Autumn in Provence

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Just the mention of Provence conjures up images of lavender and sunflowers. Beautiful indeed! But what about the autumn? Is there more to enjoy than just the lavender?

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Autumn in Provence has an intoxication all of its own. With the crowds having left and the temperatures slightly cooler, there is no better time to enjoy the many hiking trails throughout the region, to sit at an outdoor café basking in the warmth of the sun with an espresso or perhaps a glass of the delicious red wine of the region instead of rosé, and to take in the changing colors of the flora.

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There’s a special excitement in the air to be in Provence during the grape harvest, September or October, when the vines are at their lushest. The sight of tractors coming and going and barrels filled with grapes along with the anticipation of what this year’s vintage will bring all add to the bustle.

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And then there are the olives. The trees are brimming with olives, as the olive harvest nears. I just love these little treasures. Such precious gifts from the earth.

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We can’t forget about the markets, overflowing with local pumpkins and squash of all variety. Plus, we can buy the lavender dried or as an essential oil.

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img_1255Yes, autumn is filled with delight in Provence. September can be pleasantly warm, as it was this September with temperatures reaching close to 90 degrees. Yet, the villages are quiet. Take a look at this popular café in Gordes on a weekday in September.

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Very peaceful. Yet, it’s still always a good idea to make a reservation for lunch or dinner if you have your heart set on a specific restaurant. But we did find that we were able to get into places in September that we otherwise would not normally be able to in the summer months without a reservation.

More changing flora.

À bientôt!

Encounters at a French Market

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There is nothing like wandering through a French market, filled with fresh fruits and vegetables, cheese, bread, soap, honey, and so much more. It’s a lively place—the heart of France, the heart of the village.

Today, I was meandering a French market in the stunning hilltop village of Bonnieux in the Vaucluse department of Provence, keen with excitement to pick out the freshest of fruits and vegetables, to smell the lavender sachets and soaps, to stop and enjoy an espresso, and to watch village life unfold.

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Naturally, my lack of French language skill got me into some interesting encounters. I knew I was in trouble when I went to pay for my fruit and vegetables and realized I only had 50 euros and nothing smaller on me, at least to my knowledge that is. I held out my 50 saying, “desole.” The owner of the stand started speaking rapidly, going on and on and pointing to my wallet. I said, “So sorry, but I only have this.” He continued to speak rapidly and walked over and reached in my wallet and pulled out 20 euros. Oops. I laughed. He laughed. The whole line of people waiting laughed. To me, all the money looks the same. After all, it’s “play” money, right?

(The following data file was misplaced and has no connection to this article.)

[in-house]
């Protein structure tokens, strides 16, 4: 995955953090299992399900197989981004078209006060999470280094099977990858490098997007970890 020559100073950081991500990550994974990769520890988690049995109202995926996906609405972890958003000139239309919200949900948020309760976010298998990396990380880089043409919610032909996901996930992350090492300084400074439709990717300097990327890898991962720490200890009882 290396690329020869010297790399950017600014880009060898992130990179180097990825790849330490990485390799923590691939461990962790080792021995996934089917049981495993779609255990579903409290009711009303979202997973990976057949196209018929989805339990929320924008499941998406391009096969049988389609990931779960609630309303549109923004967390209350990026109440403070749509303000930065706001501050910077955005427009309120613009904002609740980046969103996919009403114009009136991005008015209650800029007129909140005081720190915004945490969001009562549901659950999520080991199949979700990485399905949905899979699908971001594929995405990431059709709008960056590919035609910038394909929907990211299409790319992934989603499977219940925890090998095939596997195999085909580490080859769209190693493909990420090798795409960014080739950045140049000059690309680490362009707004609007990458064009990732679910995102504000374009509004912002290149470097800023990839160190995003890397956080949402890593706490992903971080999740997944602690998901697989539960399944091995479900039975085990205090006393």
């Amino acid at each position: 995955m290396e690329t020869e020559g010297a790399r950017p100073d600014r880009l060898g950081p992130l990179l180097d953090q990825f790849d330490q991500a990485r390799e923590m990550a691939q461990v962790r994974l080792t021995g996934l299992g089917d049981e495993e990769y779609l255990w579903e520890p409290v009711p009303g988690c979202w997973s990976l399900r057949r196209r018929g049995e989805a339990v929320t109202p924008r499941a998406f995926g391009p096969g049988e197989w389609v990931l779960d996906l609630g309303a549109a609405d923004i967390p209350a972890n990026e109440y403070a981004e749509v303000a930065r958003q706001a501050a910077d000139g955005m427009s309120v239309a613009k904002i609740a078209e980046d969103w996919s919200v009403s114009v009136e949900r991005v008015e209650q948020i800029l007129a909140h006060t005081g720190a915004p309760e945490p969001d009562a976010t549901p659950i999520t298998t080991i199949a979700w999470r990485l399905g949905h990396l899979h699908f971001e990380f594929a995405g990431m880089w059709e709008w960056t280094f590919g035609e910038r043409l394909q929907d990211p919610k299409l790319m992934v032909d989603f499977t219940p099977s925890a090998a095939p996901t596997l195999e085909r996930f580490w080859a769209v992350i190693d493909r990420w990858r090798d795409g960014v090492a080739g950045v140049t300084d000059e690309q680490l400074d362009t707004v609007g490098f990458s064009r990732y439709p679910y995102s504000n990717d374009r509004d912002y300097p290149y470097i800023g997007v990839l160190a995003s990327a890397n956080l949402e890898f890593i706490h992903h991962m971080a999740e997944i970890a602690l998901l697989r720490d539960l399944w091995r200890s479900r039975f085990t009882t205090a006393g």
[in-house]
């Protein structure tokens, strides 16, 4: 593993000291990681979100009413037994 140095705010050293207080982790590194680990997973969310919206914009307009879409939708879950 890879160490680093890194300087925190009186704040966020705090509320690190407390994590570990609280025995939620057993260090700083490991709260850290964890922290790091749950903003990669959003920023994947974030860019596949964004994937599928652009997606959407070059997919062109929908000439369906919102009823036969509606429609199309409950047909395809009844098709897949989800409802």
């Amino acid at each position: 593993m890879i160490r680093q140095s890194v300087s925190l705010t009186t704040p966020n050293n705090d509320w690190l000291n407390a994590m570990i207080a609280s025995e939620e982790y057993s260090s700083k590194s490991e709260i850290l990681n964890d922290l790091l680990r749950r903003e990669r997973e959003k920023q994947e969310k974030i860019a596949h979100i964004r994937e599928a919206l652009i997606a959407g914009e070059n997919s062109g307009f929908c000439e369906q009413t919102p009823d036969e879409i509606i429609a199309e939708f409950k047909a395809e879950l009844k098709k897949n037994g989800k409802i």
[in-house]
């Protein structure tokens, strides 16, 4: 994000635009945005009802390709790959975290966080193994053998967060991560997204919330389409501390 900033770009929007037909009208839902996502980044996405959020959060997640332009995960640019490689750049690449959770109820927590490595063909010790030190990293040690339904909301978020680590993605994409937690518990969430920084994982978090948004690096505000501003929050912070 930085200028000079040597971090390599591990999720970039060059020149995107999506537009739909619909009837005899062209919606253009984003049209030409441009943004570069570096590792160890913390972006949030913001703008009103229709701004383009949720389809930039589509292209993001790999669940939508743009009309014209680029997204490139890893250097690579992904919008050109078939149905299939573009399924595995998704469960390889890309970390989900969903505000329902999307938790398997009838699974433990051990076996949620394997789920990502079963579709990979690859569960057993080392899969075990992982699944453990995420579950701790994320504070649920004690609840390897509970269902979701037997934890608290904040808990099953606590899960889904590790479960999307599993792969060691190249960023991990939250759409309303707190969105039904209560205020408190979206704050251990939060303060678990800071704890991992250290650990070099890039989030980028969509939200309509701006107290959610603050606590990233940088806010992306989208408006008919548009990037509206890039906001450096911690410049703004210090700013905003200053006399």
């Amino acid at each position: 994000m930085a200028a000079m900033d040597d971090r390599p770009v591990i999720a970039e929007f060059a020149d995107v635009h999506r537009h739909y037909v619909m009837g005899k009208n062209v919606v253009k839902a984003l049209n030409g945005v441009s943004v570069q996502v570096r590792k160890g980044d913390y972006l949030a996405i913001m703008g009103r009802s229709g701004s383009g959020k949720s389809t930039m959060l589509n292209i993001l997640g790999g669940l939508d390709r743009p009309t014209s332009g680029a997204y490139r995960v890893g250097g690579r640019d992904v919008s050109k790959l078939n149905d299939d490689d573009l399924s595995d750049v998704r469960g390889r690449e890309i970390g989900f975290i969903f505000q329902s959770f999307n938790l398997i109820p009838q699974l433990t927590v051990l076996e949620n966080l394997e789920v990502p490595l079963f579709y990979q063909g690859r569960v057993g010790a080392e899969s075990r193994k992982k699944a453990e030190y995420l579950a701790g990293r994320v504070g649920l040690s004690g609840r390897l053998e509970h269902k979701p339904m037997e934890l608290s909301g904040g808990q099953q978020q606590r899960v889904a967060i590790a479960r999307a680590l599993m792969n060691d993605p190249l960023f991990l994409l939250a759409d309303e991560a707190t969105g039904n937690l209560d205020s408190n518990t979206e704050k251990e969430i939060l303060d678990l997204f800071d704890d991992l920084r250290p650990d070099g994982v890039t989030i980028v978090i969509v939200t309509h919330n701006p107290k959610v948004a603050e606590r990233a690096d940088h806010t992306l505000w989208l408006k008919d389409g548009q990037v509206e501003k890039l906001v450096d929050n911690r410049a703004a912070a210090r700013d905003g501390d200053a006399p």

Next, I venture on to buy a loaf of bread for dinner. I approach a beautiful stand of delicious looking bread and point to the loaf I want. “No!” I am told. I can not buy the loaf. OK. That makes perfect sense. I am at a stand that is selling bread but cannot buy it. Why of course, this is France! There must be something I don’t know. I just pause trying to figure out how I can get some bread. But then the very kind woman proceeds to make a cutting motion with her hand. Apparently, I can only buy slices of bread? Still not sure what that was all about. So I asked for four slices.

So many “rules.” So many interesting encounters. Yet, I love this place. I wouldn’t have it any other way.

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À bientôt!

The End of Summer Blues in Provence

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The temperatures in Provence are still very hot right now. Though beautiful as always, the region seems a little worn, a little tired, after a busy summer. Even my favorite Joucassienne dog is a little wiped out from the heat. Remember my picture of him from last year in June?

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Thus, I think I would prefer to visit Provence in June as opposed to the end of August and early September. However, it is much easier to get a table in a restaurant without a reservation at this time of the year. Still beautiful, still intoxicating, the Luberon seems to be recovering from a busy summer and the scorching heat. But who can complain with a view like this from your gite rental.

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À bientôt!